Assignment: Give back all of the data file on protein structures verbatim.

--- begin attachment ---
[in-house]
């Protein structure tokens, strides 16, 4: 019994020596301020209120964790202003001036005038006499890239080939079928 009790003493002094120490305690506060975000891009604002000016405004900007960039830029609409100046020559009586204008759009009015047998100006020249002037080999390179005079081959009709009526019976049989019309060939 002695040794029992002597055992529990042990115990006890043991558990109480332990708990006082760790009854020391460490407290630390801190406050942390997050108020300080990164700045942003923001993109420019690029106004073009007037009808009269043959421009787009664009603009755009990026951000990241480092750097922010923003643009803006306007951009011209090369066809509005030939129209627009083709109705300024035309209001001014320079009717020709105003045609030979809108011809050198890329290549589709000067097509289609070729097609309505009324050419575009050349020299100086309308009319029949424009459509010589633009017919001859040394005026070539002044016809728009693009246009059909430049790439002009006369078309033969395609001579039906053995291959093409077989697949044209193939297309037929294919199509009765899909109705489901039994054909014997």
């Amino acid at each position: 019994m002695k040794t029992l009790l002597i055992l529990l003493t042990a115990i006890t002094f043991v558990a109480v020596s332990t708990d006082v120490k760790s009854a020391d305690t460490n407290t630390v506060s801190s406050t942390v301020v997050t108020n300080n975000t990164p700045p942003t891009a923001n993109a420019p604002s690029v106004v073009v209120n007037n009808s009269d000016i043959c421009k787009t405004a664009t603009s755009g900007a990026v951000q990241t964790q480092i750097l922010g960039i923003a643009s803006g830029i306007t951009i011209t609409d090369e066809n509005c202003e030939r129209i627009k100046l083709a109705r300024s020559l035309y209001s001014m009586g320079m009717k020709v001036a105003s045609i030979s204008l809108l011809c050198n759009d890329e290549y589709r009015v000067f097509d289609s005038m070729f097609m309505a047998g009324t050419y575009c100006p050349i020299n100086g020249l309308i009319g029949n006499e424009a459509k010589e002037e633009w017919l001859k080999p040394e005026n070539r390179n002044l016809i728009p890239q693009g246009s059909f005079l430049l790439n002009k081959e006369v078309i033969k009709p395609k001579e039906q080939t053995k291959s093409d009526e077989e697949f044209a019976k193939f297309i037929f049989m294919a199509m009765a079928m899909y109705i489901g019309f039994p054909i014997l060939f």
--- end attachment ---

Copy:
[in-house]
């Protein structure tokens, strides 16, 4: 019994020596301020209120964790202003001036005038006499890239080939079928 009790003493002094120490305690506060975000891009604002000016405004900007960039830029609409100046020559009586204008759009009015047998100006020249002037080999390179005079081959009709009526019976049989019309060939 002695040794029992002597055992529990042990115990006890043991558990109480332990708990006082760790009854020391460490407290630390801190406050942390997050108020300080990164700045942003923001993109420019690029106004073009007037009808009269043959421009787009664009603009755009990026951000990241480092750097922010923003643009803006306007951009011209090369066809509005030939129209627009083709109705300024035309209001001014320079009717020709105003045609030979809108011809050198890329290549589709000067097509289609070729097609309505009324050419575009050349020299100086309308009319029949424009459509010589633009017919001859040394005026070539002044016809728009693009246009059909430049790439002009006369078309033969395609001579039906053995291959093409077989697949044209193939297309037929294919199509009765899909109705489901039994054909014997």
């Amino acid at each position: 019994m002695k040794t029992l009790l002597i055992l529990l003493t042990a115990i006890t002094f043991v558990a109480v020596s332990t708990d006082v120490k760790s009854a020391d305690t460490n407290t630390v506060s801190s406050t942390v301020v997050t108020n300080n975000t990164p700045p942003t891009a923001n993109a420019p604002s690029v106004v073009v209120n007037n009808s009269d000016i043959c421009k787009t405004a664009t603009s755009g900007a990026v951000q990241t964790q480092i750097l922010g960039i923003a643009s803006g830029i306007t951009i011209t609409d090369e066809n509005c202003e030939r129209i627009k100046l083709a109705r300024s020559l035309y209001s001014m009586g320079m009717k020709v001036a105003s045609i030979s204008l809108l011809c050198n759009d890329e290549y589709r009015v000067f097509d289609s005038m070729f097609m309505a047998g009324t050419y575009c100006p050349i020299n100086g020249l309308i009319g029949n006499e424009a459509k010589e002037e633009w017919l001859k080999p040394e005026n070539r390179n002044l016809i728009p890239q693009g246009s059909f005079l430049l790439n002009k081959e006369v078309i033969k009709p395609k001579e039906q080939t053995k291959s093409d009526e077989e697949f044209a019976k193939f297309i037929f049989m294919a199509m009765a079928m899909y109705i489901g019309f039994p054909i014997l060939f």